World Blood Donor Day, celebrated on 14 June every year, serves to raise awareness of the need for safe blood and blood products and to thank voluntary unpaid blood donors for their life-saving gifts of blood. With the slogan "Give the gift of life: donate blood", this year’s campaign, the 10th anniversary of World Blood Donor Day, will focus on the value of donated blood to the patient, not only in saving life, but also in helping people live longer and more productive lives.
Although there has been a traditional and historical divide between communicable diseases and noncommunicable diseases (NCDs), the facts are different: several communicable diseases lead to NCDs. For those NCDs that result from infectious agents, prevention and control of communicable diseases can have a substantial impact. Further research is needed to better understand linkages between communicable diseases and NCDs for the primary prevention of such diseases.
Every year, on the 31st of May, World Health Organization celebrates World No-Tobacco Day. This year, the World Health Organization has selected "ban tobacco advertising, promotion and sponsorship (TAPS)" as the theme of the Day. The tobacco industry spends tens of billions of dollars worldwide each year on advertising, promotion and sponsorship. A total ban on direct and indirect advertising, promotion and sponsorship, as provided in guidelines to Article 13 of the WHO Framework Convention on Tobacco Control, can substantially reduce tobacco consumption and protect people, particularly youths, from industry marketing tactics. To be effective, bans must be complete and apply to all marketing categories.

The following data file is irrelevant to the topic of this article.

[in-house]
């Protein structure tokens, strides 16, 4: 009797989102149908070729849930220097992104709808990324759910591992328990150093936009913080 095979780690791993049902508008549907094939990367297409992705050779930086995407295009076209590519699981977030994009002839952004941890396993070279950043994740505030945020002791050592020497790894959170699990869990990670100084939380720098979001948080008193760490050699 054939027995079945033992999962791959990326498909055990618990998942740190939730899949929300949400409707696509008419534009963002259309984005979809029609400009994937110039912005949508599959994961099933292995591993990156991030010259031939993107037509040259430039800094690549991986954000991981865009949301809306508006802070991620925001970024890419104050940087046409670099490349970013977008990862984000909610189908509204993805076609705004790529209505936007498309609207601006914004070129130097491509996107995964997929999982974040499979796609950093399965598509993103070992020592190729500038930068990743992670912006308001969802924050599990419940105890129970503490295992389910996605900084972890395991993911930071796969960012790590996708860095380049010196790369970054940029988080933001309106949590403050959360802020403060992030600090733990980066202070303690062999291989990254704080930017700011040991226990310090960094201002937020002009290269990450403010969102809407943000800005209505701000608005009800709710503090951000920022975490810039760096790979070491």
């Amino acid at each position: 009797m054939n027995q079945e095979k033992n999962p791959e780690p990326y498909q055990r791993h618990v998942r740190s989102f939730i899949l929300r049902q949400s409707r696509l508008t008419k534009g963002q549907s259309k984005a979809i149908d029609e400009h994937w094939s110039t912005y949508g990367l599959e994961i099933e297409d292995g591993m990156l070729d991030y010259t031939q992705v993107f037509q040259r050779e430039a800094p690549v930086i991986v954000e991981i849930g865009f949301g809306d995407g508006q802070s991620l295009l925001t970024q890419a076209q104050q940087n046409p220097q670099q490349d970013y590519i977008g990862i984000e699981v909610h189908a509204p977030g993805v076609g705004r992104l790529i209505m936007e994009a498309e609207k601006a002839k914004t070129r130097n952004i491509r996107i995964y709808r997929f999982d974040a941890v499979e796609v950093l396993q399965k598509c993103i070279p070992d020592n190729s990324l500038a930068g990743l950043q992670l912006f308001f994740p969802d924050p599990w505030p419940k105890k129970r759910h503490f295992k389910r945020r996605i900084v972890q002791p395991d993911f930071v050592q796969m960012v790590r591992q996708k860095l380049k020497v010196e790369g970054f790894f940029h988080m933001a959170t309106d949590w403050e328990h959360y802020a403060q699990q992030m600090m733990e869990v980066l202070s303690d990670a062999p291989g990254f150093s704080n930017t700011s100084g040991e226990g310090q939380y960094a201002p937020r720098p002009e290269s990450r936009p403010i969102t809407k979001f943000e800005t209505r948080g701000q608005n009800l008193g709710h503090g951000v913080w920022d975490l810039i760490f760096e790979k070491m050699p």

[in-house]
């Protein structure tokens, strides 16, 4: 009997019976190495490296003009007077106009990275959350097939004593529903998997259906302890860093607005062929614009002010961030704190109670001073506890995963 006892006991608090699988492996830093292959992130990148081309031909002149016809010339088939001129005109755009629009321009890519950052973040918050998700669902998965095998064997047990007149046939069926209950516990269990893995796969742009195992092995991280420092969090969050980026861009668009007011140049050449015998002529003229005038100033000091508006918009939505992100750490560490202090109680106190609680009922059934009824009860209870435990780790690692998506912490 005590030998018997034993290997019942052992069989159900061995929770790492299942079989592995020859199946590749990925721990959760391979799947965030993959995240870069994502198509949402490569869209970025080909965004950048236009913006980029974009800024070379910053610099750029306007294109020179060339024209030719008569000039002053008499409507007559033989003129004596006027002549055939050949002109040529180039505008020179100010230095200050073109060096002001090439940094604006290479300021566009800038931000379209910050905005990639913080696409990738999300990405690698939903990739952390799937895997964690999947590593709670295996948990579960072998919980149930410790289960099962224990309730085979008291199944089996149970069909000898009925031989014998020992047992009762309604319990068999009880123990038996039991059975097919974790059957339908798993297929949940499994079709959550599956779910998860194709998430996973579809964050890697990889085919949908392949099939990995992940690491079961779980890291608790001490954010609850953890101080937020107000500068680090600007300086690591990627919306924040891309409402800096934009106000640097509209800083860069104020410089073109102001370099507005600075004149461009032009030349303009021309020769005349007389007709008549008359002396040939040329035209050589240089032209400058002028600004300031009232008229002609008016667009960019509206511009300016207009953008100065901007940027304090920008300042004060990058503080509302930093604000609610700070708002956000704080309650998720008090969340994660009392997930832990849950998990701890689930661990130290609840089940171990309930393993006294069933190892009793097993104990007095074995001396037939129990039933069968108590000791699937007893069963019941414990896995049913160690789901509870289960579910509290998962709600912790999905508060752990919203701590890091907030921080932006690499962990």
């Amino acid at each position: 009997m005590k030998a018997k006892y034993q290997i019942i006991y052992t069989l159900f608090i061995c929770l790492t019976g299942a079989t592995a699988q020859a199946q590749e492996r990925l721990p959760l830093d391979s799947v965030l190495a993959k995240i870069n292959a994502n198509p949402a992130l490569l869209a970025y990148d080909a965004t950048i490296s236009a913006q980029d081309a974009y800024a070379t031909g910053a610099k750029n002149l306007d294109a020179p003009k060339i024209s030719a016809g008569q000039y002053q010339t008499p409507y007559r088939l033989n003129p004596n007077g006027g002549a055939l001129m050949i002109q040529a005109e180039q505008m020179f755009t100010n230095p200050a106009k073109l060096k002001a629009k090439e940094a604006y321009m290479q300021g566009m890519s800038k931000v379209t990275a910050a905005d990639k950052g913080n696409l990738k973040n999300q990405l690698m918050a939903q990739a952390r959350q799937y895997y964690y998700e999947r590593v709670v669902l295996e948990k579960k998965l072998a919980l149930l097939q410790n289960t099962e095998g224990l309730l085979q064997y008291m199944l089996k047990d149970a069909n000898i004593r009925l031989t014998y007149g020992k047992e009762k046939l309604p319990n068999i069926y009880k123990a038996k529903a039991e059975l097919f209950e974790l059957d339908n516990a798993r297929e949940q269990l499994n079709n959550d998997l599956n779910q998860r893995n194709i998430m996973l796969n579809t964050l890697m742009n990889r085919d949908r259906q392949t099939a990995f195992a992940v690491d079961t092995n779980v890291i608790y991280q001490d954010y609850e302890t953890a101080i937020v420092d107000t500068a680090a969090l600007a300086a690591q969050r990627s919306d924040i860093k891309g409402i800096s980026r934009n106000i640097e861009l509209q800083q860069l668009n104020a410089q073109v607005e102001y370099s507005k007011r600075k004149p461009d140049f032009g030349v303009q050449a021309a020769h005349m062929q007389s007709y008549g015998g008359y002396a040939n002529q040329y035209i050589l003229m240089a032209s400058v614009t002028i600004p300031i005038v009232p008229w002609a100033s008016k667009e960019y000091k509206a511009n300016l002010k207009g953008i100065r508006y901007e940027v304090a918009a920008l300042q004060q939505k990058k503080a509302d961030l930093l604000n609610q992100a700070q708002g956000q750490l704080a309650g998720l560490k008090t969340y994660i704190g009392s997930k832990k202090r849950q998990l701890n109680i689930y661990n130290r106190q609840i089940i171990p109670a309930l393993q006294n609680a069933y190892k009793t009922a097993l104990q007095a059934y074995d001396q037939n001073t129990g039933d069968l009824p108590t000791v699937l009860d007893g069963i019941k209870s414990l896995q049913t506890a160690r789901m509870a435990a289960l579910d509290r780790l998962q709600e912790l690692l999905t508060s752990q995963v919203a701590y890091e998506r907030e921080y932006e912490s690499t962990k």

The International Health Regulations or IHR(2005) is one of the most potent tools to safeguard the world from disease outbreaks and public health emergencies, because it is a legal framework that binds Member countries and WHO to certain obligations aimed at containing the spread of diseases between countries. To fully implement IHR(2005), appropriate legal frameworks are needed at the national level. The challenge is that, countries have very different requirements, and that existing legislation, policies, regulations and requirements currently support IHR implementation to varying degrees.